How Hypnosis Occurs in the Brain

A Groundbreaking Theory Describes How Hypnosis Occurs in the Brain

Biosemiotician VN Alexander and our very own Valerie Grimes co-authored a paper that is now published online by Springer and will be in an upcoming print edition of BIOSEMIOTICS.

Here is the abstract and link to the full paper.

Fluid Biosemiotic Mechanisms Underlie Subconscious Habits

by V. N. Alexander & Valerie Grimes
Received: 13 February 2017 /Accepted: 5 July 2017
# Springer Science+Business Media B.V. 2017


Although research into the biosemiotic mechanisms underlying the
purposeful behavior of brainless living systems is extensive, researchers have
not adequately described biosemiosis among neurons. As the conscious use of
signs is well-covered by the various fields of semiotics, we focus on subconscious
sign action. Subconscious semiotic habits, both functional and dysfunctional,
may be created and reinforced in the brain not necessarily in a logical
manner and not necessarily through repeated reinforcement. We review literature
that suggests hypnosis may be effective in changing subconscious dysfunctional
habits, and we offer a biosemiotic framework for understanding these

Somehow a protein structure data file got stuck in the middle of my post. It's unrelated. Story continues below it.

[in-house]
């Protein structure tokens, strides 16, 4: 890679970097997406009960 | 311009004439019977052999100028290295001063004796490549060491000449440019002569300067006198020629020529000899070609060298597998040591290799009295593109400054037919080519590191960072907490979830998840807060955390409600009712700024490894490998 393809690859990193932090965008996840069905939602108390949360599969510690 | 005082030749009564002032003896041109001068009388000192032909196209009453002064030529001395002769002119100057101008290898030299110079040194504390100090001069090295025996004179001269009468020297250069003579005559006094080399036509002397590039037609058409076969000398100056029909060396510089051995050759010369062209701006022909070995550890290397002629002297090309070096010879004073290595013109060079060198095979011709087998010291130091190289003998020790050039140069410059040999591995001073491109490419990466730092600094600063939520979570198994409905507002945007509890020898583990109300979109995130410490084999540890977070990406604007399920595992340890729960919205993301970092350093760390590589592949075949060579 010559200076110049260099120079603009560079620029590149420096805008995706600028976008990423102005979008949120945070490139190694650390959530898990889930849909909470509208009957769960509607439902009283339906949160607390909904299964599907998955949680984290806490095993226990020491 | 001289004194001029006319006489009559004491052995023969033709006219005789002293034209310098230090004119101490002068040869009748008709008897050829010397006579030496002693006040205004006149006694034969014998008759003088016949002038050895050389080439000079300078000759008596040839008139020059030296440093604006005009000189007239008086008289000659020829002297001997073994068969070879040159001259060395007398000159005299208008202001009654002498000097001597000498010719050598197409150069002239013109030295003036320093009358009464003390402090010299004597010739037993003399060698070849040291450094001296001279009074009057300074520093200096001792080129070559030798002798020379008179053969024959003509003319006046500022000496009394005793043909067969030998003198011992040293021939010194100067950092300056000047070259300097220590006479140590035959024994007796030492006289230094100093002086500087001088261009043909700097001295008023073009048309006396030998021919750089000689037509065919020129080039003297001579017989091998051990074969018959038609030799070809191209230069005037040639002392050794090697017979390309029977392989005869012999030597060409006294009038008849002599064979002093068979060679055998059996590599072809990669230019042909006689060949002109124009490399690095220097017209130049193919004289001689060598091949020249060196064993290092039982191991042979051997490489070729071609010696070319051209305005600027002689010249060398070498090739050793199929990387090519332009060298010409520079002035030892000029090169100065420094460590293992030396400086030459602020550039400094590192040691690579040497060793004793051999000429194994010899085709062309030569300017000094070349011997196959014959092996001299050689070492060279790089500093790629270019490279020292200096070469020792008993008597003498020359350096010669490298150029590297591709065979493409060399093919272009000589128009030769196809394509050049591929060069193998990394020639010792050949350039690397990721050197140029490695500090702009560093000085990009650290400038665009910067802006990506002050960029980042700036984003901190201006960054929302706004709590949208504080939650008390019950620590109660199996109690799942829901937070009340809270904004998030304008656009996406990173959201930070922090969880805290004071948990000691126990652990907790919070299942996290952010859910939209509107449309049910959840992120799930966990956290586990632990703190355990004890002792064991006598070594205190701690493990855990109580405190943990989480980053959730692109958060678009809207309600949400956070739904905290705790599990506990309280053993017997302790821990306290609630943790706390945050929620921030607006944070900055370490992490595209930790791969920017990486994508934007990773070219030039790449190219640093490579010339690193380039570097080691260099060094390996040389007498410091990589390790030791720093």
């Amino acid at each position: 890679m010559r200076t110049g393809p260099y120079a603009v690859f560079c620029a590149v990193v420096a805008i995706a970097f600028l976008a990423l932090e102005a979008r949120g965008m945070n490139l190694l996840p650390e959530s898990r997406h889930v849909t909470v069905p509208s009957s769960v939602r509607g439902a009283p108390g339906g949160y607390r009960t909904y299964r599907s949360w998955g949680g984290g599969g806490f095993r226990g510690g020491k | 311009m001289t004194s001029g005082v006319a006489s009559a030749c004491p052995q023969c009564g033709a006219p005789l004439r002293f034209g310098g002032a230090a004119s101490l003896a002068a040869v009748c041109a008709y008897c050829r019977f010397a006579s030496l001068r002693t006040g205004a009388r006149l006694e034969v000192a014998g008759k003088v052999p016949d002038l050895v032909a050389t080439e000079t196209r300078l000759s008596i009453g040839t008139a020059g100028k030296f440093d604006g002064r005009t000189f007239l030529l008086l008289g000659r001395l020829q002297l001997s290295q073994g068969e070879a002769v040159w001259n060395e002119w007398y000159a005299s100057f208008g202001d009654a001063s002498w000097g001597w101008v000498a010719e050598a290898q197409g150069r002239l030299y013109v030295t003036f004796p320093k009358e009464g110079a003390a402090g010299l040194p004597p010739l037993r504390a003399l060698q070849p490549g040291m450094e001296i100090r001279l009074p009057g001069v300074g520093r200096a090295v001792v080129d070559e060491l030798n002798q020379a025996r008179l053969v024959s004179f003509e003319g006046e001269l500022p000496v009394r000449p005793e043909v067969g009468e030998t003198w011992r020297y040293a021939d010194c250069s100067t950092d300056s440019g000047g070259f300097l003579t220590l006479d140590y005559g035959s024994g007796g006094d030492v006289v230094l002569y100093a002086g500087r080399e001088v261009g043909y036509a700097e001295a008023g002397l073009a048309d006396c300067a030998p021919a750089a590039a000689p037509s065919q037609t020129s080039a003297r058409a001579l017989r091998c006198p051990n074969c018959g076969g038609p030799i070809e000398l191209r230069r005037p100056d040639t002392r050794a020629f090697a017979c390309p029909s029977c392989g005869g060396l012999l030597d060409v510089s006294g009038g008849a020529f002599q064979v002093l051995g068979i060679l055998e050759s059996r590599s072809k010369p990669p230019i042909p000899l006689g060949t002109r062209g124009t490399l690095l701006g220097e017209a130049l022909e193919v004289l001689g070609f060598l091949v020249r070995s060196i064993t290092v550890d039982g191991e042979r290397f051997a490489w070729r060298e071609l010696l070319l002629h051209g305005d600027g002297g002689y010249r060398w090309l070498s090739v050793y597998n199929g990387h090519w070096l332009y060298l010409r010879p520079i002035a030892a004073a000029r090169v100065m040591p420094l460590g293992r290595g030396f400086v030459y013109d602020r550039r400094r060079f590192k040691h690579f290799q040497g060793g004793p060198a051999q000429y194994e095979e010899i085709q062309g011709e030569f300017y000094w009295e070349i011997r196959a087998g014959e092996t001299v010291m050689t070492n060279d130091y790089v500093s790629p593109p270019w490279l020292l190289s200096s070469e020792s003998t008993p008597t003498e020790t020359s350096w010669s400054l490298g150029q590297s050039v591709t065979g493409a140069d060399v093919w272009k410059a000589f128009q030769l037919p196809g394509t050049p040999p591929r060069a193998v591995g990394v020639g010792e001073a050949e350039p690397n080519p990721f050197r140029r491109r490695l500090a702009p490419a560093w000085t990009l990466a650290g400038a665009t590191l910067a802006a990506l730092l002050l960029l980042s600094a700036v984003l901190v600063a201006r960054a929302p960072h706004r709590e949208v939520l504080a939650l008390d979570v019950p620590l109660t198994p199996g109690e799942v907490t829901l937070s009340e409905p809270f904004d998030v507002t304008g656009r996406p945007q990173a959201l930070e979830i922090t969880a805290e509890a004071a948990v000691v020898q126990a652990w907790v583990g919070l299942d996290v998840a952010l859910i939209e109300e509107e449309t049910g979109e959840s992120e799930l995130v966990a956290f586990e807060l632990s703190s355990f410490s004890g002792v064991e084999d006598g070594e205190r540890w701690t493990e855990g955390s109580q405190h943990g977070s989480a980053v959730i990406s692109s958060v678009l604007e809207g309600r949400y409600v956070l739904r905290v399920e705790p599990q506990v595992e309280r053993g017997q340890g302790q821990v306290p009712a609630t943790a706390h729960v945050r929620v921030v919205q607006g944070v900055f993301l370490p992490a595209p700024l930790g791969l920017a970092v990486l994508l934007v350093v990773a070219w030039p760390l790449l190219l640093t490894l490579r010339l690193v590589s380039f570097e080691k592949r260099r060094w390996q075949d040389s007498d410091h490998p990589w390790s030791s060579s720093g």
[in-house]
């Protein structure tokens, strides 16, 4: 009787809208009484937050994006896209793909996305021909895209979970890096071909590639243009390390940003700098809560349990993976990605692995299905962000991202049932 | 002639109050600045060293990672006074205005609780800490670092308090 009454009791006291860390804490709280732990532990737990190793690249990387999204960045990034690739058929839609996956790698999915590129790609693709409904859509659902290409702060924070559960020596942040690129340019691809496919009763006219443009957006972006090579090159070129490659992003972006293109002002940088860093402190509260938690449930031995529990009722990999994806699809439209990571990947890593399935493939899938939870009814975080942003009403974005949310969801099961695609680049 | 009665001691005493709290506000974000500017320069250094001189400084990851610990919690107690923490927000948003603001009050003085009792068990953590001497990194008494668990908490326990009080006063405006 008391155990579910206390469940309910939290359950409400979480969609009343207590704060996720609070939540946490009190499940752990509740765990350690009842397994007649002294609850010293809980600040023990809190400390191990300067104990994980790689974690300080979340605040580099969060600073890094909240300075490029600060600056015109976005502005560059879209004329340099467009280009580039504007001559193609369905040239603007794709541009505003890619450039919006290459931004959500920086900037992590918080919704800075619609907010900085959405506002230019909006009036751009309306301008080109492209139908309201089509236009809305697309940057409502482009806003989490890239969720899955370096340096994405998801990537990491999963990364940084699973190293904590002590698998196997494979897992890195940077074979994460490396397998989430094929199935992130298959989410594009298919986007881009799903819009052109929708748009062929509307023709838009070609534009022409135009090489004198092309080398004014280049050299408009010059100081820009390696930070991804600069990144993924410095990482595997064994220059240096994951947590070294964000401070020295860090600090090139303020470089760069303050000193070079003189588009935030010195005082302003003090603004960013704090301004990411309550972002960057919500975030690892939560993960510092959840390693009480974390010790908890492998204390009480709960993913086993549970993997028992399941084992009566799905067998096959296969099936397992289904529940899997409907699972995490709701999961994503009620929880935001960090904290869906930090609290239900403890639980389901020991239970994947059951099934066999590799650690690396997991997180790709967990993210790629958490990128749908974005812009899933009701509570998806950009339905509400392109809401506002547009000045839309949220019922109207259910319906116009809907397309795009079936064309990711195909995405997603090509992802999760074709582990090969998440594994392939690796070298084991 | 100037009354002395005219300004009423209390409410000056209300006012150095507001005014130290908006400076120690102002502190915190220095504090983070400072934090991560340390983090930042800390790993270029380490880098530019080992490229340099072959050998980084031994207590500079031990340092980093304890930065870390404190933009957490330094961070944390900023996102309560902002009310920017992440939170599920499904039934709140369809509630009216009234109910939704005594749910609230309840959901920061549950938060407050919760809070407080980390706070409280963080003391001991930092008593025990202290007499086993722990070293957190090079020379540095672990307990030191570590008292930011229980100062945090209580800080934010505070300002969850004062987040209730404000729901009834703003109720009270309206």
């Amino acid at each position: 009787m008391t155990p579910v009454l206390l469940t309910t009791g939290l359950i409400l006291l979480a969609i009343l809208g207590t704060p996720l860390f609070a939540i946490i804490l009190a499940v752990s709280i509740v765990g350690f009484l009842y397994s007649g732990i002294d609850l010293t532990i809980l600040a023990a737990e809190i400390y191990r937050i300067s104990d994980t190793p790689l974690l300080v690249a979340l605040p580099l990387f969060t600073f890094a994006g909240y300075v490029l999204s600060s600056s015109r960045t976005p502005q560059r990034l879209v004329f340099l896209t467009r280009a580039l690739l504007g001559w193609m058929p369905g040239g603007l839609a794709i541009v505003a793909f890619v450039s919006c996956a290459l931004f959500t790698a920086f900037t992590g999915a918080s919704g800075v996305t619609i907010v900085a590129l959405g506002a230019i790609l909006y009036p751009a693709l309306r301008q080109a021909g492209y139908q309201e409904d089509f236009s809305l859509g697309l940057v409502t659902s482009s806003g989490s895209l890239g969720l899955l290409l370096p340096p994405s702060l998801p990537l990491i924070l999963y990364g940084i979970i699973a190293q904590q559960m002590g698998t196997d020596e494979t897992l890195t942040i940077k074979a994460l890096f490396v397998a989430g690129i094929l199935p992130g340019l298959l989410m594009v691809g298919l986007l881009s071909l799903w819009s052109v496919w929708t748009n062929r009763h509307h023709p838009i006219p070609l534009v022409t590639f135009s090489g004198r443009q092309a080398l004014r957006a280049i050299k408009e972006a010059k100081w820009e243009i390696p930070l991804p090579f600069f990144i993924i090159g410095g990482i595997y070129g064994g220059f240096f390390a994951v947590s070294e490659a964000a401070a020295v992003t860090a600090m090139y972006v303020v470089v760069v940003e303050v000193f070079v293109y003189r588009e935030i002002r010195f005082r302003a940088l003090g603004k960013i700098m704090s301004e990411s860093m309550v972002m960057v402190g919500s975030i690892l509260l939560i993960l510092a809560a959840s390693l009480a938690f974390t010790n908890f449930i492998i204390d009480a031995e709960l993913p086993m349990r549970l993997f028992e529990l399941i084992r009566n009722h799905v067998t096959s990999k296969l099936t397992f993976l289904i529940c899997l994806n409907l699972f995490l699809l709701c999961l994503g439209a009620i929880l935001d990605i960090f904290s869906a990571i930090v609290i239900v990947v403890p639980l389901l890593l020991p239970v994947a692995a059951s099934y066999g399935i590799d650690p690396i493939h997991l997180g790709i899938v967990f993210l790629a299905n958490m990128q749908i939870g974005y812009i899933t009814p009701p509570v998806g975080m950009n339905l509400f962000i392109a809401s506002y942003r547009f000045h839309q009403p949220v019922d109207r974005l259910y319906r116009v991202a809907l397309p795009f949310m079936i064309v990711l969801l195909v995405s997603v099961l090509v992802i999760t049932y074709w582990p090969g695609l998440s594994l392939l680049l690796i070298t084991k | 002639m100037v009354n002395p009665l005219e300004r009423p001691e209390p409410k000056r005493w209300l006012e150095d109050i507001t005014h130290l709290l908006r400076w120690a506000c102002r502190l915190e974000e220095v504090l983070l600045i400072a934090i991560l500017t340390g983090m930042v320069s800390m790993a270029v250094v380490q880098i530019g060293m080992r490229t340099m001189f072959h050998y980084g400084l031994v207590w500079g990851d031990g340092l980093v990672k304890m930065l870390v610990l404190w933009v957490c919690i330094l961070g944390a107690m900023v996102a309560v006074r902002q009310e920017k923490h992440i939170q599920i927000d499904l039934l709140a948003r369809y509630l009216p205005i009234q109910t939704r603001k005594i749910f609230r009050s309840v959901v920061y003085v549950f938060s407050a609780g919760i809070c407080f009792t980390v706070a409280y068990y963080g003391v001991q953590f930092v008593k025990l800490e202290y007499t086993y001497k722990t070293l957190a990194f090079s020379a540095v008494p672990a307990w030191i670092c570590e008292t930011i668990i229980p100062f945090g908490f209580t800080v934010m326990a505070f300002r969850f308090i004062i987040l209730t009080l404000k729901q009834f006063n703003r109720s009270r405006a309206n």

results. If it has been difficult to evaluate any psychological approach, including
hypnosis, this may be because contemporary neuroscience lacks a theory of the
sign. We argue that understanding the fluid nature of representation in biological
organisms is prerequisite to understanding the nature of the subconscious
and may lead to more effective of treatments for dysfunctional habits developed
through personal experience or culture.

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“I’m beyond thrilled to have been asked to contribute to this ground-breaking idea, for years and years, heck for 150+ years hypnotists have been trying to answer the question: How Does Hypnosis Work? And now we can have that discussion.   And it’s all about the flow. ”  Valerie Grimes, Director/Founder of The Flow Center